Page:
Abstract design by Christine Covert

Painting runs along two parallel tracks. The first is design. This is why painting teachers relentlessly push students to do thumbnails and other value sketches. Value is our most important tool. Get it right, and you can be wrong about a lot of other things.

(I came to this realization late, by the way. I studied with Cornelia Foss, who tinkers endlessly with the ‘rules’ of painting. From her I got the hairbrained idea of minimizing value as a structural concept. However, this was a misinterpretation on my part. That’s a good lesson in not asking the right questions at the opportune moment.)
Grisaille by Jennifer Johnson.
The second track is color. It’s so much more interesting in some ways that it can be a distraction to the beginning painter. Mixing paints is both difficult and exciting.
Of course, value is part of color. In color space, value is the range from black to white. All successful paintings have some kind of pre-meditated value range in them. A high-key painting is one in which the contrasts are extreme. A low-key painting is one in which the range is narrower. In either case, there must be midtones too. They are also part of the design process.
Grisaille by David Blanchard.
It’s a lot easier to experiment with value when you’re not fussing about color management at the same time. One way to familiarize yourself with this idea is to paint a ten-step scale ranging from black to white. That’s not a bad exercise, but it’s boring. Instead I asked my students to do the monochromatic still life that I assigned in Monday Morning Art School last month.
Grisaille by Chris Covert.
Before that, however, they did an abstraction in charcoal, based loosely on the drawing I included in yesterday’s blog. Charcoal is the most painterly of drawing tools, but this is something you can do in a sketchbook while watching TV. It is a bit intimidating for someone to ask you to do an abstract drawing, but if I call it “doodling,” you can relax and get on with it.
There are only two rules:
  • Have a full range of tones, not just a line drawing.
  • And no realistic objects belong in your drawing at all.

A question: One of my students has had a problem with red pigment from her toned boards bleeding into her final paintings. She prepared a sample board for me to test her M. Graham acrylics vs. a similar red from a very inexpensive craft paint. I tried the squares at 15 minute- and 30 minute-intervals. The M. Graham pigment bled into the white paint, but the craft paint did not. I then tried the same intervals using my own Golden-toned board. Again, there was no bleeding.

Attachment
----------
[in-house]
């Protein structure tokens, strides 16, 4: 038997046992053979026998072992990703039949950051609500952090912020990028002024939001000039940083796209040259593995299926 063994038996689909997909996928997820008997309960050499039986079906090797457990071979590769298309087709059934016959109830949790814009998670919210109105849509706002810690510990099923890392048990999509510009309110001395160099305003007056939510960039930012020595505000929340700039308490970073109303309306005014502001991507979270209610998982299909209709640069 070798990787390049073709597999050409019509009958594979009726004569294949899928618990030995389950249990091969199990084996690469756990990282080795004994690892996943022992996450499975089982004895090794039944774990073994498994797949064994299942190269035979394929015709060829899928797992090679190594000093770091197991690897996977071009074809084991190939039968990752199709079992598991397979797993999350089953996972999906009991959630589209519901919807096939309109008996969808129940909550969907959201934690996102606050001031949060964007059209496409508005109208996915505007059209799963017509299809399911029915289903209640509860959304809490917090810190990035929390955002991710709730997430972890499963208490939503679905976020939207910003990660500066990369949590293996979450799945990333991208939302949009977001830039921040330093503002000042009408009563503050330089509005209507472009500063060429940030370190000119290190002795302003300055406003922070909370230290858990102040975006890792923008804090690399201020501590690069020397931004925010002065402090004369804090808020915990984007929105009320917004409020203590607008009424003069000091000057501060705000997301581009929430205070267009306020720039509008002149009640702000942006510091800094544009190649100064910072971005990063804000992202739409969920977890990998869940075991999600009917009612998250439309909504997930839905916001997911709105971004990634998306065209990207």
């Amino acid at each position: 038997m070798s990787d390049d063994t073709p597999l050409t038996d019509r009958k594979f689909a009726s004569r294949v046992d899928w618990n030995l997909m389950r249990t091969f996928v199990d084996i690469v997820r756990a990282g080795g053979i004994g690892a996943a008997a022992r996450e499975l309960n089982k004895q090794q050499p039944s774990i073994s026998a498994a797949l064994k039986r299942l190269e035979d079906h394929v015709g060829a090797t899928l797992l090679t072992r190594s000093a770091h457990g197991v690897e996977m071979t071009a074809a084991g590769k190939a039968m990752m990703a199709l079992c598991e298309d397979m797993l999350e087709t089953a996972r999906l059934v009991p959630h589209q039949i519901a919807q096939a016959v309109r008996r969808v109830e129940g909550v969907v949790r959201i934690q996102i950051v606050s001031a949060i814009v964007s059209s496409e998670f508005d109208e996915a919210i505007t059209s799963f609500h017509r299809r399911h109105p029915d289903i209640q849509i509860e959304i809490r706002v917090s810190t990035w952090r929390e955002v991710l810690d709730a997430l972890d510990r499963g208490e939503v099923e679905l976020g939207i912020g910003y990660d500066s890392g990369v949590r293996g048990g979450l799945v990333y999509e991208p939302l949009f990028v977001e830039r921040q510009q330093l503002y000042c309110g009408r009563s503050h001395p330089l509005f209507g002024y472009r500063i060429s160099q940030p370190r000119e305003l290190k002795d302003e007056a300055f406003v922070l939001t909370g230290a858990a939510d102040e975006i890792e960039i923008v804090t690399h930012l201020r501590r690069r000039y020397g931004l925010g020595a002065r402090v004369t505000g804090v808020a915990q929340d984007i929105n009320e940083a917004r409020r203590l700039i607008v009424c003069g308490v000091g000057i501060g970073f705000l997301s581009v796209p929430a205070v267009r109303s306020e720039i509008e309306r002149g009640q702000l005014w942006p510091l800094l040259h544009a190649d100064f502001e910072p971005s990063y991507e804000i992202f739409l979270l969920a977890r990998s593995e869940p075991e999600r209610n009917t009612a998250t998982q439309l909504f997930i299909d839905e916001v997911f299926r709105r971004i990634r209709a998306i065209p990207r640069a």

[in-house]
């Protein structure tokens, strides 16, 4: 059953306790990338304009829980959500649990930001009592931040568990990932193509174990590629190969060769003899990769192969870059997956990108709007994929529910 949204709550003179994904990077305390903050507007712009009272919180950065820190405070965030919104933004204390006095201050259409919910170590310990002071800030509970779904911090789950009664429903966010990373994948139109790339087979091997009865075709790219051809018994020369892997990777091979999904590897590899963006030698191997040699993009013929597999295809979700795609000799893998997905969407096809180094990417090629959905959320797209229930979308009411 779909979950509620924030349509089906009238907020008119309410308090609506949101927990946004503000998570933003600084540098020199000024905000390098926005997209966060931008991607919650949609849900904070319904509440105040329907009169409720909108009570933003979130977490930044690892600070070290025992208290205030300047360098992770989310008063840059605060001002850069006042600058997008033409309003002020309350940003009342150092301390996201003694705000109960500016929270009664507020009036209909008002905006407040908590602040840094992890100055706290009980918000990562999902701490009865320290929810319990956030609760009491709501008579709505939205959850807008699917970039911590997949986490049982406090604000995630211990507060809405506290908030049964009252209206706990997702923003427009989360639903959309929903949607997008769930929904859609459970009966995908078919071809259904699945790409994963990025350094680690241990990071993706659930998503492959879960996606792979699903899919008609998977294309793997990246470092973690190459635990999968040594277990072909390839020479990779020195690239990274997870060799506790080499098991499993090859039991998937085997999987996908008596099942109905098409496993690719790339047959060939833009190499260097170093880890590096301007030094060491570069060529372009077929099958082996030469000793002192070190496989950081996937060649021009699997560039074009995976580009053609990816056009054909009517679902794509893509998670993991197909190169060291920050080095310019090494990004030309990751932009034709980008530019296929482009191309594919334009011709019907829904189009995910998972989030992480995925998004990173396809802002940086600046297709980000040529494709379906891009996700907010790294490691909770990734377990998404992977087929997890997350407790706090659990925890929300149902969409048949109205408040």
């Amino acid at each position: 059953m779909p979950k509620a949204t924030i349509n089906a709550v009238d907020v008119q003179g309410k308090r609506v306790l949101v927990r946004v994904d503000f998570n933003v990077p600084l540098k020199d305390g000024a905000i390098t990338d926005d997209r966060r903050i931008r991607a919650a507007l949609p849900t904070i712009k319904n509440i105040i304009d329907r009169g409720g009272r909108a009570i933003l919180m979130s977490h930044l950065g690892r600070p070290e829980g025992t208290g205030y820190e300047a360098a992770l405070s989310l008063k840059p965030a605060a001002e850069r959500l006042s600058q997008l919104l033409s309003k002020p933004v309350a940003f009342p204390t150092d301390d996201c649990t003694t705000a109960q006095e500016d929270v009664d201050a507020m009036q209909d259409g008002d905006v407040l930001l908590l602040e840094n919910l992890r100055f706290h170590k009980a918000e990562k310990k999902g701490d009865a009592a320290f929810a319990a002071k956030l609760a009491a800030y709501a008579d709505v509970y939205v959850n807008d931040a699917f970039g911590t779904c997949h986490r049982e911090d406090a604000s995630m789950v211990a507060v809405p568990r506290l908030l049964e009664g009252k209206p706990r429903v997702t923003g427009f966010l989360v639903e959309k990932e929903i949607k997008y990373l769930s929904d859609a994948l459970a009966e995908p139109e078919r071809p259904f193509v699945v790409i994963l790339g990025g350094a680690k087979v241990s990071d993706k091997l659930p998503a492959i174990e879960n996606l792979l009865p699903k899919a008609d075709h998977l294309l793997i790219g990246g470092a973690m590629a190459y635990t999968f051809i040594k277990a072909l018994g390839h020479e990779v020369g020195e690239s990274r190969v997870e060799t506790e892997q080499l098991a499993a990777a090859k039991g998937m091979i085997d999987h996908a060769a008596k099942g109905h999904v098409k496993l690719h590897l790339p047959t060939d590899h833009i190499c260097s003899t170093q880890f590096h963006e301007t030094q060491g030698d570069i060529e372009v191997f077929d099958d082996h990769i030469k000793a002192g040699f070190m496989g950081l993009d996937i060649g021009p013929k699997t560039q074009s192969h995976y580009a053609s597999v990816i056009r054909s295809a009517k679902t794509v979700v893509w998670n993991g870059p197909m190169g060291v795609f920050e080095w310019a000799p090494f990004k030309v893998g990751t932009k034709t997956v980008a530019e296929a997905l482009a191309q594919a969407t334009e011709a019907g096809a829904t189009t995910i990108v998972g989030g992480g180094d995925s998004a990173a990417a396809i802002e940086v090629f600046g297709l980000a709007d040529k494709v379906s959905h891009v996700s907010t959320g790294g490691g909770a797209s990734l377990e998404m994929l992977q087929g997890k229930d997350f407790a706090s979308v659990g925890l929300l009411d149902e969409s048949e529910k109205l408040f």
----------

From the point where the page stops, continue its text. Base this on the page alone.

Acrylic is pigment suspended in acrylic polymer emulsion. It is supposed to be water-resistant when dried. That doesn’t mean it’s oil-resistant. I’m beyond my chemistry knowledge here, but if any readers can suggest what’s happening, I’d be very grateful.

Making it look easy

Renocation of the Kirkland Hotel, acrylic on canvas, by Bruce Bundock.

Remember my pal Bruce Bundock from Kingston? He’s on a roll this year. The catalog for his Faces of Vassar is out. And he is featured in this month’s Acrylic Artist Magazine as one of five winners in the 60th anniversary show of the National Society of Painters in Casein and Acrylic.

The Kirkland Hotel at Kingston is on the National Register of Historic Places. Bundock painted it not as a tidy, quaint renovated place, but in the process of shedding its old skin and acquiring its new. “My painting is a form of investigative reporting on light, form and content,” he says.
Renovation of the Kirkland Hotel, #2 by Bruce Bundock
Bruce started by making plein air studies from the parking lot of the hotel and proceeded to a large scale drawing. From there he gridded and painted the finished work. In other words, he works hard to make it look easy.
Bruce’s drawing of the Kirkland Hotel project.
Let me know if you’re interested in painting with me on the Schoodic Peninsula in beautiful Acadia National Park in 2015 or Rochester at any time. Click here for more information on my Maine workshops! Download a brochure here. 

Last chance! A week of instructed wilderness painting, only $775 inclusive!

September 30-October 5 2012